This research note compares the results of the measurement of the relationship between happiness and GDP in the EU based upon unweighted data with the results based upon weighted data. The data are weighted in order to correct for the different sizes of the populations in the EU countries concerned. The result of the weighing is an even stronge...r relationship between happiness and GDP per capita than in the case with unweighted data.
The paper presents the results of research of agriculture of the countries of the Western Balkans in the period of 2002–2009. Specifically, general economic (GDP per capita, share of agriculture in GDP, inflation rate, and unemployment rate), resource (share of arable land in the total utilized agricultural land, of employees in agriculture i...n the total number of employees, and of rural population in the total population), and value indicators (value added of agriculture in % of GDP, value added of agriculture per employee in agriculture, producers’ prices of wheat, corn, and bovine milk, share of agriculture in the values of export and import) were compared.
We study the connection of innovation in 126 countries by different well-being indicators and whether there are differences among geographical regions with respect to innovation index score. We approach and define innovation based on Global Innovation Index (GII). The following well-being indicators were emphasized in the research: GDP per capi...ta measured at purchasing power parity, unemployment rate, life expectancy, crude mortality rate, human development index (HDI). Innovation index score was downloaded from the joint publication of 2018 of Cornell University, INSEAD and WIPO, HDI from the website of the UN while we obtained other well-being indicators from the database of the World Bank. Non-parametric hypothesis testing, post-hoc tests and linear regression were used in the study.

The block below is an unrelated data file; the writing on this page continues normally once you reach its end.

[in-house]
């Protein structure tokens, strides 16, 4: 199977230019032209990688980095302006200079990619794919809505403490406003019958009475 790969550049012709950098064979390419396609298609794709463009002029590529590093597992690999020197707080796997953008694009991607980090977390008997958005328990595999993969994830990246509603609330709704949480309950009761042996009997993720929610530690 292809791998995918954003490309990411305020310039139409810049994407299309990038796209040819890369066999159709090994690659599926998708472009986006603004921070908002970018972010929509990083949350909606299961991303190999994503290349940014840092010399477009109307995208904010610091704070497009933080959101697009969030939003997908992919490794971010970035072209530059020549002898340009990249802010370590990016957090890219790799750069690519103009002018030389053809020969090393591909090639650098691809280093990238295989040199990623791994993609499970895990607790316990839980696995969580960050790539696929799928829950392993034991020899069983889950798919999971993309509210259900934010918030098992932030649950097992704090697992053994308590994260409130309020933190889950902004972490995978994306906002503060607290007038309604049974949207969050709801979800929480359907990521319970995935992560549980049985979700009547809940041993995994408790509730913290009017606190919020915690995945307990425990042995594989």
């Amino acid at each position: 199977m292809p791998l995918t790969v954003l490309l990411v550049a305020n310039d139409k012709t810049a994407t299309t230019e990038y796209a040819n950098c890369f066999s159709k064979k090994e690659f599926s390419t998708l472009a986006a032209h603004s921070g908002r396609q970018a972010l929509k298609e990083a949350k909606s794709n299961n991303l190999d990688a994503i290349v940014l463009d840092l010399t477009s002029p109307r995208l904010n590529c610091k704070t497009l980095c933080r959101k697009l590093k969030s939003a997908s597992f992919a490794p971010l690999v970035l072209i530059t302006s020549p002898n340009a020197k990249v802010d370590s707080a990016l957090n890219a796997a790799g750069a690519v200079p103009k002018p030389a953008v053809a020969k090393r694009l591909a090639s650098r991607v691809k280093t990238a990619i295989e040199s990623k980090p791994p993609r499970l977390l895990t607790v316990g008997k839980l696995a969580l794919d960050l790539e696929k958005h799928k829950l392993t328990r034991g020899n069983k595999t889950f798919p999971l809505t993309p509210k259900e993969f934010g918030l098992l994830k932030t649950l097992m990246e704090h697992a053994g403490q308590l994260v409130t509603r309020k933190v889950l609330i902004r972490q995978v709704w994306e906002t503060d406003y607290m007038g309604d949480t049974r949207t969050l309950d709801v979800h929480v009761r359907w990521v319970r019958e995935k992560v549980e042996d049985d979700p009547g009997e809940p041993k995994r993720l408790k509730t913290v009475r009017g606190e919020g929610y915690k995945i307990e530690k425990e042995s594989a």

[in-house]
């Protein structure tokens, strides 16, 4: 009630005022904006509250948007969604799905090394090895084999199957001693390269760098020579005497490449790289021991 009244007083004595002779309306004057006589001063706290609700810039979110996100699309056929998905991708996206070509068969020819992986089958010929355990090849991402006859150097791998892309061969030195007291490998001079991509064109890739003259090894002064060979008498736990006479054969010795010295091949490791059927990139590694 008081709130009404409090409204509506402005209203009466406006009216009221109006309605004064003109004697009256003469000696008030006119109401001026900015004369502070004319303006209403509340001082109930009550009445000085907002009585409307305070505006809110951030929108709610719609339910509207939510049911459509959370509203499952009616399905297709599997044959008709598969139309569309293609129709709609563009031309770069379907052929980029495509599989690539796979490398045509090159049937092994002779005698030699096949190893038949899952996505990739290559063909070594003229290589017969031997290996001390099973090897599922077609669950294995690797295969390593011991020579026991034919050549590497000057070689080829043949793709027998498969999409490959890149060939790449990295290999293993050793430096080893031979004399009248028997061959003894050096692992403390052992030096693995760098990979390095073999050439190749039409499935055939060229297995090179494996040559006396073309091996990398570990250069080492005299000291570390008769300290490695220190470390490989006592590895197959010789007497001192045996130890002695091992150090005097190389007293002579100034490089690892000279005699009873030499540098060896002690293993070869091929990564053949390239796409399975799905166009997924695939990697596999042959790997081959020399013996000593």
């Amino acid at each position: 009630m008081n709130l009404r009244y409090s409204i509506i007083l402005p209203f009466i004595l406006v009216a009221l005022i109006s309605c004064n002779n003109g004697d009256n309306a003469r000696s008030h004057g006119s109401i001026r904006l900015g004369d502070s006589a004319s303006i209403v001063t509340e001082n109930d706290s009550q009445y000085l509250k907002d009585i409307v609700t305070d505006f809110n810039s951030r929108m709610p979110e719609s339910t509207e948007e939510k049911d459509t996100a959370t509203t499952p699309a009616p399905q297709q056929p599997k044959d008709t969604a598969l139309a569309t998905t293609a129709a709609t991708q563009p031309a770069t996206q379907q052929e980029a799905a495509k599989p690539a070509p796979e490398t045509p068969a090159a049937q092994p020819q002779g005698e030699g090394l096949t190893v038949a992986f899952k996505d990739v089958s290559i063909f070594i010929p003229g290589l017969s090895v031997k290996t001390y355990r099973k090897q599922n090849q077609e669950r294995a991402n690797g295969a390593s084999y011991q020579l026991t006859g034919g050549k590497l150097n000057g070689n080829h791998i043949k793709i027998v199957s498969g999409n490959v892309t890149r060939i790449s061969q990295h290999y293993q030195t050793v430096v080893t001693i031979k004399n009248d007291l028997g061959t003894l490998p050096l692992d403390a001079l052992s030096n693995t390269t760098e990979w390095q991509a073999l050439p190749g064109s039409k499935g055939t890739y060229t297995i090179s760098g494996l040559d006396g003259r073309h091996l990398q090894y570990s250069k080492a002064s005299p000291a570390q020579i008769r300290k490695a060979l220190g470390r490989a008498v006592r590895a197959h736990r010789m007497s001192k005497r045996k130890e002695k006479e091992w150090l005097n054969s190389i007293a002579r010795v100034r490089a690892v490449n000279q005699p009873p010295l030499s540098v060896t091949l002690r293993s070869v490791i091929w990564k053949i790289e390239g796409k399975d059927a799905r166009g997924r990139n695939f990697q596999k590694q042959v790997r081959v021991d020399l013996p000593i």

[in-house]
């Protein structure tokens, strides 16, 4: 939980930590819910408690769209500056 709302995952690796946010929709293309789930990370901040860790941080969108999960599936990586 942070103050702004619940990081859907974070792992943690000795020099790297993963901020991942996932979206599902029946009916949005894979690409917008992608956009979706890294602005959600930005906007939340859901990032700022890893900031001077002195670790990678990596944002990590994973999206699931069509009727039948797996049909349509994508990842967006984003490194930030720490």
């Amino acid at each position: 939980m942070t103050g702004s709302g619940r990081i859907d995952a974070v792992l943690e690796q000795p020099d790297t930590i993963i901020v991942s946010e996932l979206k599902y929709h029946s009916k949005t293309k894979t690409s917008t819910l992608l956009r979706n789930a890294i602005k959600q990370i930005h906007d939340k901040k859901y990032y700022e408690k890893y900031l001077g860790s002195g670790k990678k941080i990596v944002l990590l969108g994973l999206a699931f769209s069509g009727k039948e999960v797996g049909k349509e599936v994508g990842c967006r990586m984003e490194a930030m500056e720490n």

We concluded that there are differences among regions/continents based on GII. It is scarcely surprising that North America is the best performer followed by Europe (with significant differences among countries). Central and South Asia scored the next places with high standard deviation. The following regions with significant backwardness include North Africa, West Asia, Latin America, the Caribbean Area, Central and South Asia, and sub-Saharan Africa. Regions lagging behind have lower standard deviation, that is, they are more homogeneous therefore there are no significant differences among countries in the particular region.
In the regression modelling of the Global Innovation Index, it was concluded that GDP per capita, life expectancy and human development index are significant explanatory indicators. In the multivariable regression analysis, HDI remained the only explanatory variable in the final model. It is due to the fact that there was significant multicollinearity among the explanatory variables and the HDI aggregates several non-economic indicators like GII.
JEL Classification: B41, I31, O31, Q55
In Hungary, similarly to developed countries, the share of agriculture in the GDP has declined. Even so, preparation of the sector’s long term strategy is crucial, as the role of agriculture exceeds the results represented in the GDP. Environmental and social functions of agriculture are revaluated in developed countries, and consumers at the... end of the food chain actually govern the entire process. This is why information plays an increasingly important role, and gives signals (Verbeke, 2005) to the actors in the economy and society. This research area is diverse (including agricultural policy, environmental policy, rural development and sustainable development), and so I applied an interdisciplinary approach and conducted an integrated examination. The results show that in recent decades, the pressure of agriculture on the environment has been lower in Hungary than in the EU-15 and agri-environmental measures have taken hold in all types of land-use systems, even though they are more important in protected areas. Although this development provides a good basis for a long term strategy social capital has lost strength (Csath, 2002), so fostering the creation of internal and external rural networks – one instrument for this could be the Leader programme – is essential for sustainable rural development.